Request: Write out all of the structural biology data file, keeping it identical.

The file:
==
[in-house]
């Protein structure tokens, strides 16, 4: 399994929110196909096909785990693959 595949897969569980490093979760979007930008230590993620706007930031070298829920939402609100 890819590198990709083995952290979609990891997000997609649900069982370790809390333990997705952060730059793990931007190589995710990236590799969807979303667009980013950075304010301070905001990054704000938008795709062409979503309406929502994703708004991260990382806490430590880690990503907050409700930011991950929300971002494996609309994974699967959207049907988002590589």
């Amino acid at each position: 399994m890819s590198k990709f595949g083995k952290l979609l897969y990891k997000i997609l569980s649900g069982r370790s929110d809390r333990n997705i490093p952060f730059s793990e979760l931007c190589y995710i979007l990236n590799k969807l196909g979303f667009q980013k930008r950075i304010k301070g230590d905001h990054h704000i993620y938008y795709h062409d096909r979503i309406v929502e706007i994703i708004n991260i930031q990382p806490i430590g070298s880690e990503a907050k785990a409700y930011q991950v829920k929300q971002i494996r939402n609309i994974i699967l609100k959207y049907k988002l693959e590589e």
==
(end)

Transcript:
[in-house]
């Protein structure tokens, strides 16, 4: 399994929110196909096909785990693959 595949897969569980490093979760979007930008230590993620706007930031070298829920939402609100 890819590198990709083995952290979609990891997000997609649900069982370790809390333990997705952060730059793990931007190589995710990236590799969807979303667009980013950075304010301070905001990054704000938008795709062409979503309406929502994703708004991260990382806490430590880690990503907050409700930011991950929300971002494996609309994974699967959207049907988002590589």
């Amino acid at each position: 399994m890819s590198k990709f595949g083995k952290l979609l897969y990891k997000i997609l569980s649900g069982r370790s929110d809390r333990n997705i490093p952060f730059s793990e979760l931007c190589y995710i979007l990236n590799k969807l196909g979303f667009q980013k930008r950075i304010k301070g230590d905001h990054h704000i993620y938008y795709h062409d096909r979503i309406v929502e706007i994703i708004n991260i930031q990382p806490i430590g070298s880690e990503a907050k785990a409700y930011q991950v829920k929300q971002i494996r939402n609309i994974i699967l609100k959207y049907k988002l693959e590589e």